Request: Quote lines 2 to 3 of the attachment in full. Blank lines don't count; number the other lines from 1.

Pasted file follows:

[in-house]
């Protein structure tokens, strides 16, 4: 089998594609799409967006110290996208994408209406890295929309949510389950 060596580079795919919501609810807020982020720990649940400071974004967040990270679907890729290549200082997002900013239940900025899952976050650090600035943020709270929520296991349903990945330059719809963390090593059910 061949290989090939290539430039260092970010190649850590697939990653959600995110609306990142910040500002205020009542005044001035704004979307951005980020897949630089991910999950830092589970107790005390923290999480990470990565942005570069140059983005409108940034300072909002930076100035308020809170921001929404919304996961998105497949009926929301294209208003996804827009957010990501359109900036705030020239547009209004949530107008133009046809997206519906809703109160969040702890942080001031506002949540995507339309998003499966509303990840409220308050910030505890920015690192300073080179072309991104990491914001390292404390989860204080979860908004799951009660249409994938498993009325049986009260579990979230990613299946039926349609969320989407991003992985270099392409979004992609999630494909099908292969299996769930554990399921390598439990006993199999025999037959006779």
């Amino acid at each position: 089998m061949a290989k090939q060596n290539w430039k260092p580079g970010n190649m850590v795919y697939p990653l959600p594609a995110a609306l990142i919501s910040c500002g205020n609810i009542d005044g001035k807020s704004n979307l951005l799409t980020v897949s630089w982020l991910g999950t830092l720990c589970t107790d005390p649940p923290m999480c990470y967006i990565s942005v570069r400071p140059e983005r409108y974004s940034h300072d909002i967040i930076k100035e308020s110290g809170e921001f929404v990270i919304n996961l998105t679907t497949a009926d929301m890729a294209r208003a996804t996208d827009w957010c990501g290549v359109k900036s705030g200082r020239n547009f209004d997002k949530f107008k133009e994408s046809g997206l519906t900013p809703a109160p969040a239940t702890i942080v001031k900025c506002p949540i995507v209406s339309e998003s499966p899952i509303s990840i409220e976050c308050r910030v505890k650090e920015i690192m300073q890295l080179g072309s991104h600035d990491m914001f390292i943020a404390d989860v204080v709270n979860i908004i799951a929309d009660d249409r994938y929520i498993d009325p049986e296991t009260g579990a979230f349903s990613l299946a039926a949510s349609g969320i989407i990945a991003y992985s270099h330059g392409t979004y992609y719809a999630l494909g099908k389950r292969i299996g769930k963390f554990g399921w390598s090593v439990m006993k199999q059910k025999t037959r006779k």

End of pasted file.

């Protein structure tokens, strides 16, 4: 089998594609799409967006110290996208994408209406890295929309949510389950 060596580079795919919501609810807020982020720990649940400071974004967040990270679907890729290549200082997002900013239940900025899952976050650090600035943020709270929520296991349903990945330059719809963390090593059910 061949290989090939290539430039260092970010190649850590697939990653959600995110609306990142910040500002205020009542005044001035704004979307951005980020897949630089991910999950830092589970107790005390923290999480990470990565942005570069140059983005409108940034300072909002930076100035308020809170921001929404919304996961998105497949009926929301294209208003996804827009957010990501359109900036705030020239547009209004949530107008133009046809997206519906809703109160969040702890942080001031506002949540995507339309998003499966509303990840409220308050910030505890920015690192300073080179072309991104990491914001390292404390989860204080979860908004799951009660249409994938498993009325049986009260579990979230990613299946039926349609969320989407991003992985270099392409979004992609999630494909099908292969299996769930554990399921390598439990006993199999025999037959006779």
């Amino acid at each position: 089998m061949a290989k090939q060596n290539w430039k260092p580079g970010n190649m850590v795919y697939p990653l959600p594609a995110a609306l990142i919501s910040c500002g205020n609810i009542d005044g001035k807020s704004n979307l951005l799409t980020v897949s630089w982020l991910g999950t830092l720990c589970t107790d005390p649940p923290m999480c990470y967006i990565s942005v570069r400071p140059e983005r409108y974004s940034h300072d909002i967040i930076k100035e308020s110290g809170e921001f929404v990270i919304n996961l998105t679907t497949a009926d929301m890729a294209r208003a996804t996208d827009w957010c990501g290549v359109k900036s705030g200082r020239n547009f209004d997002k949530f107008k133009e994408s046809g997206l519906t900013p809703a109160p969040a239940t702890i942080v001031k900025c506002p949540i995507v209406s339309e998003s499966p899952i509303s990840i409220e976050c308050r910030v505890k650090e920015i690192m300073q890295l080179g072309s991104h600035d990491m914001f390292i943020a404390d989860v204080v709270n979860i908004i799951a929309d009660d249409r994938y929520i498993d009325p049986e296991t009260g579990a979230f349903s990613l299946a039926a949510s349609g969320i989407i990945a991003y992985s270099h330059g392409t979004y992609y719809a999630l494909g099908k389950r292969i299996g769930k963390f554990g399921w390598s090593v439990m006993k199999q059910k025999t037959r006779k």